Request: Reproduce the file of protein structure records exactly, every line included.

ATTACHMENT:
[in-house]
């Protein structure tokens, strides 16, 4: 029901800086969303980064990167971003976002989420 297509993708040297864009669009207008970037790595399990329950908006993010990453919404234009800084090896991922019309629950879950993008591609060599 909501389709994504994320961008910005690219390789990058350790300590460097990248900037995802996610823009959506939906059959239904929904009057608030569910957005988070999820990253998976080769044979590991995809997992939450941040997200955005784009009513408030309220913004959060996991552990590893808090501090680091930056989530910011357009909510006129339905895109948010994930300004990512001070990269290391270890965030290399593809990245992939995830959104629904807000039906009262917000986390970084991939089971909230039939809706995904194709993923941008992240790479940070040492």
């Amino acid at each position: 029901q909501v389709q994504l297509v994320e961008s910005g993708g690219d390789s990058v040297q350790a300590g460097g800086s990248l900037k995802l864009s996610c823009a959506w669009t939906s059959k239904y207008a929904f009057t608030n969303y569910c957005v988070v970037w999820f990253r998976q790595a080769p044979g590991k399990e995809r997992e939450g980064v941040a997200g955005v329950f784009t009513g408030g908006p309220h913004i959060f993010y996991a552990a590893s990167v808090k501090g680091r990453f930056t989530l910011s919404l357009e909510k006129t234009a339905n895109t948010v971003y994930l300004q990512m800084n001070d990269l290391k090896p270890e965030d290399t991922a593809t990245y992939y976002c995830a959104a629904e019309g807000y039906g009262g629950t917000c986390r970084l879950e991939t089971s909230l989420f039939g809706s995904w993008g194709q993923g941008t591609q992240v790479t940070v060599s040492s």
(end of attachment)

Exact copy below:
[in-house]
């Protein structure tokens, strides 16, 4: 029901800086969303980064990167971003976002989420 297509993708040297864009669009207008970037790595399990329950908006993010990453919404234009800084090896991922019309629950879950993008591609060599 909501389709994504994320961008910005690219390789990058350790300590460097990248900037995802996610823009959506939906059959239904929904009057608030569910957005988070999820990253998976080769044979590991995809997992939450941040997200955005784009009513408030309220913004959060996991552990590893808090501090680091930056989530910011357009909510006129339905895109948010994930300004990512001070990269290391270890965030290399593809990245992939995830959104629904807000039906009262917000986390970084991939089971909230039939809706995904194709993923941008992240790479940070040492």
């Amino acid at each position: 029901q909501v389709q994504l297509v994320e961008s910005g993708g690219d390789s990058v040297q350790a300590g460097g800086s990248l900037k995802l864009s996610c823009a959506w669009t939906s059959k239904y207008a929904f009057t608030n969303y569910c957005v988070v970037w999820f990253r998976q790595a080769p044979g590991k399990e995809r997992e939450g980064v941040a997200g955005v329950f784009t009513g408030g908006p309220h913004i959060f993010y996991a552990a590893s990167v808090k501090g680091r990453f930056t989530l910011s919404l357009e909510k006129t234009a339905n895109t948010v971003y994930l300004q990512m800084n001070d990269l290391k090896p270890e965030d290399t991922a593809t990245y992939y976002c995830a959104a629904e019309g807000y039906g009262g629950t917000c986390r970084l879950e991939t089971s909230l989420f039939g809706s995904w993008g194709q993923g941008t591609q992240v790479t940070v060599s040492s």